A debate about the future of natural gas in Vancouver is expected to heat up today's city council meeting.

NPA Councillor Melissa De Genova will be proposing a motion to allow natural gas from fossil fuels to be added as an acceptable fuel source in the city's renewable energy plans.

Earlier this summer, the city approved the Zero Emissions Building Plan, which proposes to eliminate all greenhouse gas emissions from all new homes and other buildings by 2030.

It is part of Vancouver's Renewable City Strategy, which aims to have all buildings in the city run on renewable energy by 2050, effectively phasing out fossil fuels.

Initially, the move was misinterpreted as a "ban on natural gas" but the city later clarified its position.

While fossil-fuel derived natural gas would be phased out, the city said people would still be able to use renewable natural gas — usually derived from sources like methane captured at landfills or manufactured through biofuels.

Existing homes and buildings would be able to use fossil-fuel derived natural gas until 2050.

It also pointed out that natural gas provider FortisBC already provides renewable natural gas — to around 900 customers in Vancouver.

FortisBC opposed

FortisBC, however, has been a vocal opponent of the plan for months.

In a letter to council in July, it said the plan would effectively force 108,000 of its natural gas customers to switch to renewable energy sources.

FortisBC spokesperson Jason Wolfe said customers would have to choose higher cost options like electricity to heat their homes. Consumer options could be limited because newer buildings might not even include natural gas infrastructure.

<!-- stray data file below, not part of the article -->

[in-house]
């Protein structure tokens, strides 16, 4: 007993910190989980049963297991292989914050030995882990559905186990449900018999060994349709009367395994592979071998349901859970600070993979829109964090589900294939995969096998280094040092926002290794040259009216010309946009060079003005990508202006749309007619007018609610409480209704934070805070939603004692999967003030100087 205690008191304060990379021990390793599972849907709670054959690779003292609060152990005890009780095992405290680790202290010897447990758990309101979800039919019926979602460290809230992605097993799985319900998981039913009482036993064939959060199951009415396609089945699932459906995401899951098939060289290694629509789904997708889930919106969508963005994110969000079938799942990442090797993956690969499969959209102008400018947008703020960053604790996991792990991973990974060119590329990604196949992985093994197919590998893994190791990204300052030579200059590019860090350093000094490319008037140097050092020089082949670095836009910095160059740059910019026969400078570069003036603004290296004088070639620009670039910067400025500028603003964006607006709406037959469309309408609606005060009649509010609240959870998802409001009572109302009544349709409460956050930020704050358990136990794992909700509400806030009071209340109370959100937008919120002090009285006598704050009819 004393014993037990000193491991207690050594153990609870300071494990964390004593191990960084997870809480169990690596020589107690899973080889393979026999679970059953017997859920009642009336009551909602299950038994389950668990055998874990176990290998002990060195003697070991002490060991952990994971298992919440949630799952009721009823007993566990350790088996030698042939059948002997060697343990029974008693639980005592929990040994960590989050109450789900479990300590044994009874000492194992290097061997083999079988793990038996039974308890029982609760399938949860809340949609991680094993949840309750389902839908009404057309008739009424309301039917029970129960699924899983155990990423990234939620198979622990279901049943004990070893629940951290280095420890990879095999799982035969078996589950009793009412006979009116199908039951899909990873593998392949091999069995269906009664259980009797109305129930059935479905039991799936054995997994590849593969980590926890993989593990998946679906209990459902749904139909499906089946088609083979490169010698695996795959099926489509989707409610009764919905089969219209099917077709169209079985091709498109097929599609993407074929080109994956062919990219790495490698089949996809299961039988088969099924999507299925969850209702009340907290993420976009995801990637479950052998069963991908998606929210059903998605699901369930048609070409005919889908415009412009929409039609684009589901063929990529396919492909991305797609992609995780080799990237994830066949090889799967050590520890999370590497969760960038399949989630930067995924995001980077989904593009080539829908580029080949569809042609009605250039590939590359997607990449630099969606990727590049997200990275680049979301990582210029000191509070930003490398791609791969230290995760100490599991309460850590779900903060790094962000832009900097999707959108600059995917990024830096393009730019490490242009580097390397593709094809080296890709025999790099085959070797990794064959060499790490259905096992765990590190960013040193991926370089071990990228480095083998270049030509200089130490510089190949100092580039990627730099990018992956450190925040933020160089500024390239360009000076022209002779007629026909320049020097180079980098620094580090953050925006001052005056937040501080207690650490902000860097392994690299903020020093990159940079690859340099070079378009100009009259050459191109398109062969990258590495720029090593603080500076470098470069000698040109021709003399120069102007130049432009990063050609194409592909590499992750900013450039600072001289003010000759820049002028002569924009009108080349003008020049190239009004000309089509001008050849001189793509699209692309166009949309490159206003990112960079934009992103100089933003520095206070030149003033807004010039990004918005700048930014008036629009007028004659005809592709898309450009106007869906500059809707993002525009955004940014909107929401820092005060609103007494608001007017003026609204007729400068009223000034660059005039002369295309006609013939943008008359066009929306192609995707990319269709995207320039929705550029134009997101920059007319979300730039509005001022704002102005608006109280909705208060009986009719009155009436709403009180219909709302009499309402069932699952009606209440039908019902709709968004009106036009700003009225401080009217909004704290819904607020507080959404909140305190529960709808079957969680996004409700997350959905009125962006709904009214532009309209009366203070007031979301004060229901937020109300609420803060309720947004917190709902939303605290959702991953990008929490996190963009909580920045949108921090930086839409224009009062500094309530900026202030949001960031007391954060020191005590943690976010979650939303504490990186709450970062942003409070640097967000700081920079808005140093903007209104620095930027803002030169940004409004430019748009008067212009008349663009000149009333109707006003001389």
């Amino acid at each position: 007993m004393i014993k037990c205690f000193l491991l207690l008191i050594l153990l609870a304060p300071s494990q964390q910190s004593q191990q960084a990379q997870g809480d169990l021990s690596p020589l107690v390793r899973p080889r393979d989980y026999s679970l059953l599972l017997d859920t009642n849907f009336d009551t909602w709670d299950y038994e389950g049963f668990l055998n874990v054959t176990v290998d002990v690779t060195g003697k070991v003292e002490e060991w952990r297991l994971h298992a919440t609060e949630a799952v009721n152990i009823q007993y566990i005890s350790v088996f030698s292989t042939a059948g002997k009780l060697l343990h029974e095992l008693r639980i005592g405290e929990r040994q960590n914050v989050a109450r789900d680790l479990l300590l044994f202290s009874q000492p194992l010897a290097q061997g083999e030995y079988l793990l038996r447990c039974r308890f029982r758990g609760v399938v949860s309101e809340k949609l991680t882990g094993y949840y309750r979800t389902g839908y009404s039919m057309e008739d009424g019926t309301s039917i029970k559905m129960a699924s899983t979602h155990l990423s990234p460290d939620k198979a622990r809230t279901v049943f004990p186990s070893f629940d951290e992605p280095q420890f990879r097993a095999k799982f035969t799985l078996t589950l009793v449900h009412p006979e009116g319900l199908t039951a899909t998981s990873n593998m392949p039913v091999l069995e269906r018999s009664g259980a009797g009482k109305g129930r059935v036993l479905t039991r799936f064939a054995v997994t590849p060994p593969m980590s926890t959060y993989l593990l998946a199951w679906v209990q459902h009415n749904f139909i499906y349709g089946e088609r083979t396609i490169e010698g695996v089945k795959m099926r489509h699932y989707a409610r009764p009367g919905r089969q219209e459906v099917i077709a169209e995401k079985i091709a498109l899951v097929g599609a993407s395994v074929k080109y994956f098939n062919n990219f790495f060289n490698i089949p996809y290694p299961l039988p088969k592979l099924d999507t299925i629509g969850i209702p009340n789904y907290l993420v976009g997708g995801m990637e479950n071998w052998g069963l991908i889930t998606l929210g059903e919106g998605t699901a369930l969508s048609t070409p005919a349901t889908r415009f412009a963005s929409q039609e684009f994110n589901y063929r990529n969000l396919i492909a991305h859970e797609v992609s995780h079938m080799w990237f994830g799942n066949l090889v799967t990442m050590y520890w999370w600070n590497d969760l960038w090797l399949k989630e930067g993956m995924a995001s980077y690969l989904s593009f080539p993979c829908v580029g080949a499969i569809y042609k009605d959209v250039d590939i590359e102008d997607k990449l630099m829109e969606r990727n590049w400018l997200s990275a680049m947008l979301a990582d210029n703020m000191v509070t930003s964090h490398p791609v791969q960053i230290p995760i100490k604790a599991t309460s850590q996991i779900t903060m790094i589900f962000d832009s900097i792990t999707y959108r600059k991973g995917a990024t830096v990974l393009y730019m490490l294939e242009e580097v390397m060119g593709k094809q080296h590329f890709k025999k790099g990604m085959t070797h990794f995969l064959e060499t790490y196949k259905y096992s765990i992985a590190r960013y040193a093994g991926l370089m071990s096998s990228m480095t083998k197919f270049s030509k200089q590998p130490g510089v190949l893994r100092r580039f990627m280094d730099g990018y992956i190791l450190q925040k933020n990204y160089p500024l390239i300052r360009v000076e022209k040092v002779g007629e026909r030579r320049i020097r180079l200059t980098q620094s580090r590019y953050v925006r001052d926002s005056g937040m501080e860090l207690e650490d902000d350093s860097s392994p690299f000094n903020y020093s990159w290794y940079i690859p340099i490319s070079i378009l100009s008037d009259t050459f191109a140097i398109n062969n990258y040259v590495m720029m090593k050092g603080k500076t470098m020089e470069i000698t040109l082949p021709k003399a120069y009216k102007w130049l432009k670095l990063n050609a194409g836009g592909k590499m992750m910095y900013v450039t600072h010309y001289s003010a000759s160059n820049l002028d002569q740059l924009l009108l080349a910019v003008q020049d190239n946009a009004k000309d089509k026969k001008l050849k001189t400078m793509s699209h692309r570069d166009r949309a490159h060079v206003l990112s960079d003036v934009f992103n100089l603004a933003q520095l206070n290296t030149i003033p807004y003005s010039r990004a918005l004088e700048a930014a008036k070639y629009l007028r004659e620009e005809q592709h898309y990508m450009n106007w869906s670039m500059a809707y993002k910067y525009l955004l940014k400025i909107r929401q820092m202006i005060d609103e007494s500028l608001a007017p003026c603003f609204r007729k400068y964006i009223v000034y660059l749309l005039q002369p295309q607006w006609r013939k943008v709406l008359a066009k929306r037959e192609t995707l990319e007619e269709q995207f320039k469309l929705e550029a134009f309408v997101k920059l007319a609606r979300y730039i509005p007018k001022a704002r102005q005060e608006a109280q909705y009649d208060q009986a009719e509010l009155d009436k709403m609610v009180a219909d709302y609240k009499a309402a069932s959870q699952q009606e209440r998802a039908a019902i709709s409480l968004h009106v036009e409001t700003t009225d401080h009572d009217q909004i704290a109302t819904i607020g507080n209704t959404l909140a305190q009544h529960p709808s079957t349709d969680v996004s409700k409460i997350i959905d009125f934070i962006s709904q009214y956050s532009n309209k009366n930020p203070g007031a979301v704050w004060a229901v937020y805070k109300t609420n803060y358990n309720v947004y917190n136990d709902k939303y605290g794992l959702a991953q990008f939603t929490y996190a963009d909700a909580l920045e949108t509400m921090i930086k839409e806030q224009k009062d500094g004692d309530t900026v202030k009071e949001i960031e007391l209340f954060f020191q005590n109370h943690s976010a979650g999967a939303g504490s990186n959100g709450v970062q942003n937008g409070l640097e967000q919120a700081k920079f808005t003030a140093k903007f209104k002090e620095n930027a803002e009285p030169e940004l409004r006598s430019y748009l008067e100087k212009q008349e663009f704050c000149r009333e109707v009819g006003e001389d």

"With the various restrictions, you've only got a couple of uses left for natural gas and developers might just choose to not even install natural gas as a result because it may be too expensive for them to bring to their building," he said.

"Then the customer won't even have the option to try renewable natural gas."

Landfill methane gas capture

One form of renewable natural gas is methane captured from disintegrating organic compounds in a landfill. (CBC)

Even if the option of renewable natural gas existed, he said, it is an imperfect one.

In a letter written to council yesterday, FortisBC said it doesn't have enough renewable natural gas to supply its existing customer base.

"Right now because it's an emerging technology, the supply is limited and the price is higher," he said. "If we don't have enough, customers won't be able to use natural gas in Vancouver. We're certainly hopeful technology will improve, but right now what is available isn't enough," Wolfe said. 

Renewable natural gas is cheaper than electricity, he said, but it is still twice as expensive as fossil-fuel derived natural gas.

NPA Councillor Melissa De Genova supported FortisBC's position.

"We're looking at [natural gas] being one of the most affordable types of energy ... We all have to do what we can for the environment and move forward — but at what cost? We have to balance that with affordability, especially considering Vancouver is one of the most expensive cities to live."

De Genova's proposal asks staff to put forth recommendations to amend the Zero Emissions Building Plan to include any cleaning burning — including fossil-fuel derived — natural gas as an acceptable fuel source.

Not about kind of fuel, but amount of fuel used

In response, Vision Vancouver Councillor Andrea Reimer said there was time to resolve the problem of fuel source.

Besides, she said, fuel source is not the main point of the plan.

"We have a system in Vancouver that wastes lot of energy," she said.  "It's less about the kinds of energy [we're using] but how much energy is going in."

She argued the building plan is largely focused on improving building standards for new homes — like thicker insulation and higher quality windows to preserve heat within homes. Buildings would use less energy overall, she said, and consumers would then have to purchase less energy.

As an example, Reimer said moving from an older home to a newer building — subject to a more energy efficient code — has saved her over $100 in natural gas costs per month.

"If we can make something more energy efficient, why wouldn't we want to do that for new housing standards?"

With files from The Early Edition


To listen to the interview, click on the link labelled Councillor De Genova and Councillor Reimer on future of natural gas in Vancouver